By Stefan Crets, Executive Director, CSR Europe
As I reflect on the year gone by and welcome new beginnings in 2014, I see CSR practitioners and businesses across Europe increasingly faced with a dual challenge.
Firstly, the sustainability of business in Europe, job creation and living standards still remain paramount. However, considering a high proportion of jobs in Europe are created by companies operating globally, it is also incumbent on us to consider the creation of smart, sustainable and inclusive growth in different regions of the world. These twin priorities often collide, with the focus on growth in European operations often excessively driven by faster growth potential opportunities outside of Europe.
2014 is not time for business as usual or complacency in Europe. Over the past years, visionary thinkers have outlined an image of what is needed for a sustainable future in Europe and beyond. For instance, John Elkington’s Breakthrough Capitalism, Gunter Pauli’s Zero Emissions Initiative ZERI or Ellen MacArthur’s Circular Economy have all challenged mainstream thinking and practice. Although CSR and sustainability thinking is no longer on the periphery of business, success in 2014 will very much depend on our own personal responsibility to lead from within companies.
2014 will be about the level of intrapreneurship and social innovation that we can nurture within our companies, step-by-step to make sustainability breakthroughs. As CSR practitioners, we have to ask – what can we contribute to sustainable growth of our company and to the European economy and society? To adequately respond to this challenge, we need to bring together different business functions, influencers and stakeholders both inside and outside our companies. This will require creativity and perseverance. Critically, this is where CSR Europe seeks to support its members in 2014.
In this vein, a recent Accenture CEO Survey indicates that 33% of the CEOs believe we are doing enough to tackle future sustainability issues. 84% believe business should lead the effort but most CEOs struggle to see the business value of doing so. CSR managers must redefine their role, it is not only about reporting, relations with NGOs, specific projects like diversity and supply chain management. It is about influencing strategy, planning and performance at corporate level, in each company division and affiliate and even along the value chain.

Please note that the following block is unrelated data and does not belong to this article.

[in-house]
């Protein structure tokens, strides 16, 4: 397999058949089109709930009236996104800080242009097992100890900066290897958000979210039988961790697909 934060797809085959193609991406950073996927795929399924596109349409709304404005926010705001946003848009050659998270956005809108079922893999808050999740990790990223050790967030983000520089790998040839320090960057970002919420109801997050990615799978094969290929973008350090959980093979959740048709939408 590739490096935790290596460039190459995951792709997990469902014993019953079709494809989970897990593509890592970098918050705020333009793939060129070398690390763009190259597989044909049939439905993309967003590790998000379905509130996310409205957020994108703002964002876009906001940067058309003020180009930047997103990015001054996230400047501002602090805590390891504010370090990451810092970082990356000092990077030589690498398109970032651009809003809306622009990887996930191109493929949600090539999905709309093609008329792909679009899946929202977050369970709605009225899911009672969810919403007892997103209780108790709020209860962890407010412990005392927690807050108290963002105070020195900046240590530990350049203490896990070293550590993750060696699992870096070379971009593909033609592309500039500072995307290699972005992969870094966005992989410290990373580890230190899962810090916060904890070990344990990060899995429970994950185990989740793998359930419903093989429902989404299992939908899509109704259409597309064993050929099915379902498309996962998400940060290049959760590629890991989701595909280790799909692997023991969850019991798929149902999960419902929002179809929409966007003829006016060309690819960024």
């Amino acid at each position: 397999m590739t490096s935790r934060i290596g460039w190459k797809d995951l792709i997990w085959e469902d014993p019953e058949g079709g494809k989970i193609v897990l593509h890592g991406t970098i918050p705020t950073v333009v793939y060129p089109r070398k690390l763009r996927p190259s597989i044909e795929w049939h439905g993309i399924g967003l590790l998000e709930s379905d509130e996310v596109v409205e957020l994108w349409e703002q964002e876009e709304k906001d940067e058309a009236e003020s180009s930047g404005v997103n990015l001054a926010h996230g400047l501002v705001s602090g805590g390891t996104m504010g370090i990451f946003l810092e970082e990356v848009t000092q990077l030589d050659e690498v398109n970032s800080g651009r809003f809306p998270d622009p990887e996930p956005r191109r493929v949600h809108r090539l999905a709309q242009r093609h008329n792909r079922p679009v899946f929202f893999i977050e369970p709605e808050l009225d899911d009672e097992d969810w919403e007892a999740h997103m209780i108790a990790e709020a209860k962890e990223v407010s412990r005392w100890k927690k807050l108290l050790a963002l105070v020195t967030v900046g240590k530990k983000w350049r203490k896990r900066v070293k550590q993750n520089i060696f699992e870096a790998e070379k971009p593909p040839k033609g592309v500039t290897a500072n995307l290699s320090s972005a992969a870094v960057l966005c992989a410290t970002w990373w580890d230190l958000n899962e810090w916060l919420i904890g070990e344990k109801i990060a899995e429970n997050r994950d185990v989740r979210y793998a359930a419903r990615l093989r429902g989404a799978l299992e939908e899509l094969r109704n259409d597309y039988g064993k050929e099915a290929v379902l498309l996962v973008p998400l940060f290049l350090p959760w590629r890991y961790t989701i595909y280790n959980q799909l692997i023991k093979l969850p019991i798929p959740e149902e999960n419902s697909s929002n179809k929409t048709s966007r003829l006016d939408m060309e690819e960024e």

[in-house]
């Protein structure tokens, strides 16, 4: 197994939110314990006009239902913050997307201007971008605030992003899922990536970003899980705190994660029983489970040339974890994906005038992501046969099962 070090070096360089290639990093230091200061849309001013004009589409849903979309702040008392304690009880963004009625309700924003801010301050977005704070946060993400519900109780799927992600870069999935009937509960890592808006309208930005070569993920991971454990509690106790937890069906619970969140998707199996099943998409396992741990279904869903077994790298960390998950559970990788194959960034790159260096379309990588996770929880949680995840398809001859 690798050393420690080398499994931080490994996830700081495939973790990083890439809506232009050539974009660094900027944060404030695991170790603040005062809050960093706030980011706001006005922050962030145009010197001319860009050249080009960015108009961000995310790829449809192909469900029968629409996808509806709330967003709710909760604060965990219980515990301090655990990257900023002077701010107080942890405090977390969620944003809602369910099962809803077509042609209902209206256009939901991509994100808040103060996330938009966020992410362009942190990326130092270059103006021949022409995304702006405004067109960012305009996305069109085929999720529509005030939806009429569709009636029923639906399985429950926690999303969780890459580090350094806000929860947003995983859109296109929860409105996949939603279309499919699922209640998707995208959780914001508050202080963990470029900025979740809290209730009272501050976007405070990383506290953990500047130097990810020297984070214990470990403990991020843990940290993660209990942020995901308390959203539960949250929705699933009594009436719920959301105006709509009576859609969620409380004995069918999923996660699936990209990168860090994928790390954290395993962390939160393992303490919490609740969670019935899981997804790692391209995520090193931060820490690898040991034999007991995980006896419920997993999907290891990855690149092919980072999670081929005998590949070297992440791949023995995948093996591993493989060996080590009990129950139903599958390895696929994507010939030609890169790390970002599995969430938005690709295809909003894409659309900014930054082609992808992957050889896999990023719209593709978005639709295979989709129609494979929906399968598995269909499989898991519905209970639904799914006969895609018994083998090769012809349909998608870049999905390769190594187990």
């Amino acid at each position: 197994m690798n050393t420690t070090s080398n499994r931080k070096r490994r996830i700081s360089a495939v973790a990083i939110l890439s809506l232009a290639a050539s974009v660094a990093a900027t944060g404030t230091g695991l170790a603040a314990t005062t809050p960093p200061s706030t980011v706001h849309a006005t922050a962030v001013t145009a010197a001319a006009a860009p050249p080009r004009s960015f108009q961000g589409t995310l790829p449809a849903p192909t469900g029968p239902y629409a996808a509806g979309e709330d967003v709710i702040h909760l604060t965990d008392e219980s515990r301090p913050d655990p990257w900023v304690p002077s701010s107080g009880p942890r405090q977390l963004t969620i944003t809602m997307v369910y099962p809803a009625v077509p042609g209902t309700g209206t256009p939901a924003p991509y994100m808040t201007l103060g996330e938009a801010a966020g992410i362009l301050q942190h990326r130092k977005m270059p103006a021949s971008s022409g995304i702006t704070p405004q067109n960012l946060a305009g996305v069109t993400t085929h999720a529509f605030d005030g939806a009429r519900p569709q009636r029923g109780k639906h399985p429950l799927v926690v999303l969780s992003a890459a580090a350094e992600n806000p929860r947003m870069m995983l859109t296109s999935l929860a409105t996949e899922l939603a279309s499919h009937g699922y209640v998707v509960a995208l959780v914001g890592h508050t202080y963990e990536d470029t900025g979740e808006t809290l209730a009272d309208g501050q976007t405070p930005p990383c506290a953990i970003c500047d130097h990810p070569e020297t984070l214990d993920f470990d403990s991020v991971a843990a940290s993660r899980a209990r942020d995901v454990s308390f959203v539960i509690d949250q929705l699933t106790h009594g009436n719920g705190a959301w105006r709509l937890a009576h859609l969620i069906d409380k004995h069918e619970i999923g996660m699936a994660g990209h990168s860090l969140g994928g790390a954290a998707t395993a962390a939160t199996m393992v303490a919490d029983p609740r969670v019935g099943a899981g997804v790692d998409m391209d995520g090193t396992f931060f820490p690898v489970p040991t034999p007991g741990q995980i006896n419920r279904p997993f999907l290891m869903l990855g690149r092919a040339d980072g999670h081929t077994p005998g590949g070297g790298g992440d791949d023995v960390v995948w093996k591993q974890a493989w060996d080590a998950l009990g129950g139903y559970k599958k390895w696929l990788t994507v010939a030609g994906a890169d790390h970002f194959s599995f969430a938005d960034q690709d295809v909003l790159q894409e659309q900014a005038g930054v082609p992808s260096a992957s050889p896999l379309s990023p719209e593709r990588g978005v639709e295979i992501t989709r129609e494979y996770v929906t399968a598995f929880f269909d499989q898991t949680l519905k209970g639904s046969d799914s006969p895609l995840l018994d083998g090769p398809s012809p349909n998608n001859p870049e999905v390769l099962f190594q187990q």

I see pioneering social innovation within companies as a valuable way to create new business opportunities and tackle societal challenges such as emissions, poverty, education, demographic change and urban congestion. Through social innovation, Europe can maintain its lead in the world and find new prospects for smart, sustainable growth both in the domestic and international markets.
Over the past year we already witnessed important shifts in the way CSR Europe member companies operate, be it in the transition to electric mobility, sustainable consumption, new business models, developing IT infrastructure for smarter cities, etc. Encouragingly, in line with CSR Europe’s Enterprise 2020 European Business Campaigns, almost all CSR Europe member companies have ventures in place to develop STEM or entrepreneurial skills, collaborate with formal education, support vocational training, reach out to citizens for more sustainable consumption or proactively bring sustainability solutions to regional and city governments.
In 2014, CSR Europe will build on the business case to speed up the implementation of innovative and scalable business solutions. Specifically, to meet these demands, we have shifted gear with our European Business Campaigns. The Skills for Jobs campaign embodies this approach by targeting Europe as the ‘’best place for work’’ for both for industry, entrepreneurs and employees.
The Sustainable Living in Cities campaign to be launched in March 2014 will bring together the local and regional level with business stakeholders to develop implementable solutions. Our 2014 work programme provides opportunities to engage your company and urge different divisions to look beyond their own borders to leverage collaboration in Europe, and break through issues such as intrapreneurship, city collaborations and innovation.
A recent Boston Consulting Group report on addressing sustainability concerns describes companies that ‘’walk the talk’’ by putting sustainability strategy at the top of the management agenda, developing a business case and measuring performance to adapt business models. CSR Europe will provide opportunities for “walkers” to make strides in 2014! Without doubt, our leading member companies and all of our national partners are well placed to take up the challenge to make CSR/sustainability issues a core strategic imperative to mitigate threats and identify new opportunities throughout 2014.